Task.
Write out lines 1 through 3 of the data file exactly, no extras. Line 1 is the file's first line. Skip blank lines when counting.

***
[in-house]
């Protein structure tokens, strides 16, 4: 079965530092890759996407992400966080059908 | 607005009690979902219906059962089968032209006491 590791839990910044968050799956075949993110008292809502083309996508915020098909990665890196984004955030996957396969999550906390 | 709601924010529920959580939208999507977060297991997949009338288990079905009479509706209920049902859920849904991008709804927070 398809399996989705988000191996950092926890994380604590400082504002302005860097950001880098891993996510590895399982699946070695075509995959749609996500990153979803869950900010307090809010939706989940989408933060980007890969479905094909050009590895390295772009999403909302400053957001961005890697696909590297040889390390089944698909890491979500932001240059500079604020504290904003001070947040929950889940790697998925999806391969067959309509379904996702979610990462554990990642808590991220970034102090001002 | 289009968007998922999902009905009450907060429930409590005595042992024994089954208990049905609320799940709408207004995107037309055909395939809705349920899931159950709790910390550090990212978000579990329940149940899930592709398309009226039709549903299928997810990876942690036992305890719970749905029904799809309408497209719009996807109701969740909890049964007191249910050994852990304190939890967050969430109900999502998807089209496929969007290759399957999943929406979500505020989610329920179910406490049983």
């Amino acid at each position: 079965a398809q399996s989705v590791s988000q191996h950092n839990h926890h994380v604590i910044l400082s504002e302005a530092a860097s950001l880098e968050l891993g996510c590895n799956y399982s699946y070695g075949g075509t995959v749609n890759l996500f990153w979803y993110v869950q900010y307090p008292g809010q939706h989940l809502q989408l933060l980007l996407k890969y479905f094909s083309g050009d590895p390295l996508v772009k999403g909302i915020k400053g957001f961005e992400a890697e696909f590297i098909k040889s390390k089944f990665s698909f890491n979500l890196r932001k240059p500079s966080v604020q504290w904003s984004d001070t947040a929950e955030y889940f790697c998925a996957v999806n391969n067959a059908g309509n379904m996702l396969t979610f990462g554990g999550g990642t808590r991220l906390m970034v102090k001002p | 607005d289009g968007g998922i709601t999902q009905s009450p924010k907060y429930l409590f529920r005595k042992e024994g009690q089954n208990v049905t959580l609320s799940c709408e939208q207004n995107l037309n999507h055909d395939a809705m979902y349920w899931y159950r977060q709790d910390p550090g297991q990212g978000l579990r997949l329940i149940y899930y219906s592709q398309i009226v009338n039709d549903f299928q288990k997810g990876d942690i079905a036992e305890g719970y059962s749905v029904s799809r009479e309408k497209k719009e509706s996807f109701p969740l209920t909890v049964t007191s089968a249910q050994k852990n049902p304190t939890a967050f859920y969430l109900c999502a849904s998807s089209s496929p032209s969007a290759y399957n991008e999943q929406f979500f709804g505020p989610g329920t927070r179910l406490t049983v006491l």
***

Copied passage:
[in-house]
């Protein structure tokens, strides 16, 4: 079965530092890759996407992400966080059908 | 607005009690979902219906059962089968032209006491 590791839990910044968050799956075949993110008292809502083309996508915020098909990665890196984004955030996957396969999550906390 | 709601924010529920959580939208999507977060297991997949009338288990079905009479509706209920049902859920849904991008709804927070 398809399996989705988000191996950092926890994380604590400082504002302005860097950001880098891993996510590895399982699946070695075509995959749609996500990153979803869950900010307090809010939706989940989408933060980007890969479905094909050009590895390295772009999403909302400053957001961005890697696909590297040889390390089944698909890491979500932001240059500079604020504290904003001070947040929950889940790697998925999806391969067959309509379904996702979610990462554990990642808590991220970034102090001002 | 289009968007998922999902009905009450907060429930409590005595042992024994089954208990049905609320799940709408207004995107037309055909395939809705349920899931159950709790910390550090990212978000579990329940149940899930592709398309009226039709549903299928997810990876942690036992305890719970749905029904799809309408497209719009996807109701969740909890049964007191249910050994852990304190939890967050969430109900999502998807089209496929969007290759399957999943929406979500505020989610329920179910406490049983």
């Amino acid at each position: 079965a398809q399996s989705v590791s988000q191996h950092n839990h926890h994380v604590i910044l400082s504002e302005a530092a860097s950001l880098e968050l891993g996510c590895n799956y399982s699946y070695g075949g075509t995959v749609n890759l996500f990153w979803y993110v869950q900010y307090p008292g809010q939706h989940l809502q989408l933060l980007l996407k890969y479905f094909s083309g050009d590895p390295l996508v772009k999403g909302i915020k400053g957001f961005e992400a890697e696909f590297i098909k040889s390390k089944f990665s698909f890491n979500l890196r932001k240059p500079s966080v604020q504290w904003s984004d001070t947040a929950e955030y889940f790697c998925a996957v999806n391969n067959a059908g309509n379904m996702l396969t979610f990462g554990g999550g990642t808590r991220l906390m970034v102090k001002p | 607005d289009g968007g998922i709601t999902q009905s009450p924010k907060y429930l409590f529920r005595k042992e024994g009690q089954n208990v049905t959580l609320s799940c709408e939208q207004n995107l037309n999507h055909d395939a809705m979902y349920w899931y159950r977060q709790d910390p550090g297991q990212g978000l579990r997949l329940i149940y899930y219906s592709q398309i009226v009338n039709d549903f299928q288990k997810g990876d942690i079905a036992e305890g719970y059962s749905v029904s799809r009479e309408k497209k719009e509706s996807f109701p969740l209920t909890v049964t007191s089968a249910q050994k852990n049902p304190t939890a967050f859920y969430l109900c999502a849904s998807s089209s496929p032209s969007a290759y399957n991008e999943q929406f979500f709804g505020p989610g329920t927070r179910l406490t049983v006491l």